The Grey Cloak (Chapter 7, page 1 of 17)


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Chapter 7

The Hotel de Périgny stood in the Rue des Augustines, diagonally
opposite the historic pile once occupied by Henri II and Diane de
Poitiers, the beautiful and fascinating Duchesse de Valentinois of
equivocal yet enduring fame. It was constructed in the severe beauty
of Roman straight lines, and the stains of nearly two centuries had
discolored the blue-veined Italian marble. A high wall inclosed it,
and on the top of this wall ran a miniature cheval-de-frise of iron.
Nighttime or daytime, in mean or brilliant light, it took on the somber
visage of a kill-joy. The invisible hand of fear chilled and repelled
the curious: it was a house of dread. There were no gardens; the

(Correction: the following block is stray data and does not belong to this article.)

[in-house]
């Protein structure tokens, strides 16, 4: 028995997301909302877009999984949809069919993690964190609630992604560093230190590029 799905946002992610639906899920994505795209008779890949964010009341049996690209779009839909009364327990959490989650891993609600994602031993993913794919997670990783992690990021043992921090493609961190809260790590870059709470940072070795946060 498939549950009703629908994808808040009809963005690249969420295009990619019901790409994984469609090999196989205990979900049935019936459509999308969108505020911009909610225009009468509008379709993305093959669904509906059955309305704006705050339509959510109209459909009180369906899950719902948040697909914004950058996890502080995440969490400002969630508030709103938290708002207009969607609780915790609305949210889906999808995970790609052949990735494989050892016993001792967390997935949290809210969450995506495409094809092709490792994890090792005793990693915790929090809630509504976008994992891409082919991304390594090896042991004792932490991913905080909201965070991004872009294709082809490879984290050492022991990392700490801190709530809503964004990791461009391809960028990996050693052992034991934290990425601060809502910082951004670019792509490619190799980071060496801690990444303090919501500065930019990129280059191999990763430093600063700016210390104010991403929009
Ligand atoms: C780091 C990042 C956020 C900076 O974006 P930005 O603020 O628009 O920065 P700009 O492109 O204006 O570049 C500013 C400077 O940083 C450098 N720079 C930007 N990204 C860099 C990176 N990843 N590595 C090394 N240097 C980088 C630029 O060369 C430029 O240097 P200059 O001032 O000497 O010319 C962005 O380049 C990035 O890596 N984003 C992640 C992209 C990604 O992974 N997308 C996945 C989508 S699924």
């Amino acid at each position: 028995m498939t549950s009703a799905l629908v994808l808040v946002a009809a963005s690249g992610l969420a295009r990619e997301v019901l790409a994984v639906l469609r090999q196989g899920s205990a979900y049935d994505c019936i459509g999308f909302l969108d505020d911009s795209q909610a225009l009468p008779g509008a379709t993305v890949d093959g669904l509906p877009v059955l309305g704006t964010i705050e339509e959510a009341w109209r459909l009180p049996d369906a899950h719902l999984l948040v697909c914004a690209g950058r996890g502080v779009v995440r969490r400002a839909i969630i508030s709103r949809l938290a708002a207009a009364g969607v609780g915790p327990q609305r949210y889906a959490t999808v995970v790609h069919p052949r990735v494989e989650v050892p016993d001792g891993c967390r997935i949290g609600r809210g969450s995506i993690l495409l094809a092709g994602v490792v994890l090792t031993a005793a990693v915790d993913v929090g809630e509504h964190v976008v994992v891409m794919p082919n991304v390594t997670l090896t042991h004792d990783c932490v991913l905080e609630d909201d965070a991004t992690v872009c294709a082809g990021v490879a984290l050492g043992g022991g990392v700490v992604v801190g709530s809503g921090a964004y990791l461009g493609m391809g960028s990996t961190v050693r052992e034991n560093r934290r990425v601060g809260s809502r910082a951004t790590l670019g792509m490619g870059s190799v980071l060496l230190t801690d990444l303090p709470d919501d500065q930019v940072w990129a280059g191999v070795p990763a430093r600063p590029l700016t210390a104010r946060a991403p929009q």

flooring of the entire court was of stone; there was not even the usual
vine sprawling over the walls.

Men had died in this house; not always in bed, which is to say,
naturally. Some had died struggling in the gloomy corridors, in the
grand salon, on the staircase leading to the upper stories. In the
Valois's time it had witnessed many a violent night; for men had held
life in a careless hand, and the master of fence had been the
law-giver. Three of the House of Périgny had closed their accounts
thus roughly. The grandsire and granduncle of the present marquis,
both being masters of fence, had succumbed in an attempt to give law to
each other. And the apple of discord, some say, had been the Duchesse
de Valentinois. The third to die violently was the ninth marquis,
father of the present possessor of the title. History says that he
died of too much wine and a careless tongue. Thus it will be seen that
the blood in the veins of this noble race was red and hot.

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